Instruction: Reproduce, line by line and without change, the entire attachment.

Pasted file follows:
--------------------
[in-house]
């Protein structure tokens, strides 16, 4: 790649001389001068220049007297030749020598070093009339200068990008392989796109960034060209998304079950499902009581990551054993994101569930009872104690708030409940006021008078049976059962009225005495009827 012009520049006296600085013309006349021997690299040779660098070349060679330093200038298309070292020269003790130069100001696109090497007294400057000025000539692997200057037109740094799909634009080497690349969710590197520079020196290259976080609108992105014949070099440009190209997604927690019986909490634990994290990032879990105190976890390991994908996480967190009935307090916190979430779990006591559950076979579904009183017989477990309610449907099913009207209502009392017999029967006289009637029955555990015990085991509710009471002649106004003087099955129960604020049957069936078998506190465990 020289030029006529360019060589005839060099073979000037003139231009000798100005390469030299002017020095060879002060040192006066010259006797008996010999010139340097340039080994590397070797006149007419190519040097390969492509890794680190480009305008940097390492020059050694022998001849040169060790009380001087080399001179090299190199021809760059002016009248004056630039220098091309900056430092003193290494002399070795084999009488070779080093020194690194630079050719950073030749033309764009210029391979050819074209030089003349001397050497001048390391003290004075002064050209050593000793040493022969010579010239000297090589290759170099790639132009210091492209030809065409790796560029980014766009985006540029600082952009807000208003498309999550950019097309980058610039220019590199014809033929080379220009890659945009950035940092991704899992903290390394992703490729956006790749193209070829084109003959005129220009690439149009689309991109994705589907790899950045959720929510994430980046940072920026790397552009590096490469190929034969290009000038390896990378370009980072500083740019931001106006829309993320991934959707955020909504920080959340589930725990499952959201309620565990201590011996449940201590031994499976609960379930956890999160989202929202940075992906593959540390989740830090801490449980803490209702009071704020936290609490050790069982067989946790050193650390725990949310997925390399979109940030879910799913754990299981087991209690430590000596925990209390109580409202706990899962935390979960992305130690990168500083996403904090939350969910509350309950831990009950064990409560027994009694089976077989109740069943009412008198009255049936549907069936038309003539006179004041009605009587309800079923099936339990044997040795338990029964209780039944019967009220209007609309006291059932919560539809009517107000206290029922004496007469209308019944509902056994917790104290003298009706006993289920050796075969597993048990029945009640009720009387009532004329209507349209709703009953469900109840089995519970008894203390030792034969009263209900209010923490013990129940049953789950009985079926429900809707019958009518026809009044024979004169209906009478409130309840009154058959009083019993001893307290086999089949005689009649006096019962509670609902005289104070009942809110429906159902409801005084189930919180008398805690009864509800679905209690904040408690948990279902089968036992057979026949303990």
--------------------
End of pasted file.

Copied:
[in-house]
């Protein structure tokens, strides 16, 4: 790649001389001068220049007297030749020598070093009339200068990008392989796109960034060209998304079950499902009581990551054993994101569930009872104690708030409940006021008078049976059962009225005495009827 012009520049006296600085013309006349021997690299040779660098070349060679330093200038298309070292020269003790130069100001696109090497007294400057000025000539692997200057037109740094799909634009080497690349969710590197520079020196290259976080609108992105014949070099440009190209997604927690019986909490634990994290990032879990105190976890390991994908996480967190009935307090916190979430779990006591559950076979579904009183017989477990309610449907099913009207209502009392017999029967006289009637029955555990015990085991509710009471002649106004003087099955129960604020049957069936078998506190465990 020289030029006529360019060589005839060099073979000037003139231009000798100005390469030299002017020095060879002060040192006066010259006797008996010999010139340097340039080994590397070797006149007419190519040097390969492509890794680190480009305008940097390492020059050694022998001849040169060790009380001087080399001179090299190199021809760059002016009248004056630039220098091309900056430092003193290494002399070795084999009488070779080093020194690194630079050719950073030749033309764009210029391979050819074209030089003349001397050497001048390391003290004075002064050209050593000793040493022969010579010239000297090589290759170099790639132009210091492209030809065409790796560029980014766009985006540029600082952009807000208003498309999550950019097309980058610039220019590199014809033929080379220009890659945009950035940092991704899992903290390394992703490729956006790749193209070829084109003959005129220009690439149009689309991109994705589907790899950045959720929510994430980046940072920026790397552009590096490469190929034969290009000038390896990378370009980072500083740019931001106006829309993320991934959707955020909504920080959340589930725990499952959201309620565990201590011996449940201590031994499976609960379930956890999160989202929202940075992906593959540390989740830090801490449980803490209702009071704020936290609490050790069982067989946790050193650390725990949310997925390399979109940030879910799913754990299981087991209690430590000596925990209390109580409202706990899962935390979960992305130690990168500083996403904090939350969910509350309950831990009950064990409560027994009694089976077989109740069943009412008198009255049936549907069936038309003539006179004041009605009587309800079923099936339990044997040795338990029964209780039944019967009220209007609309006291059932919560539809009517107000206290029922004496007469209308019944509902056994917790104290003298009706006993289920050796075969597993048990029945009640009720009387009532004329209507349209709703009953469900109840089995519970008894203390030792034969009263209900209010923490013990129940049953789950009985079926429900809707019958009518026809009044024979004169209906009478409130309840009154058959009083019993001893307290086999089949005689009649006096019962509670609902005289104070009942809110429906159902409801005084189930919180008398805690009864509800679905209690904040408690948990279902089968036992057979026949303990």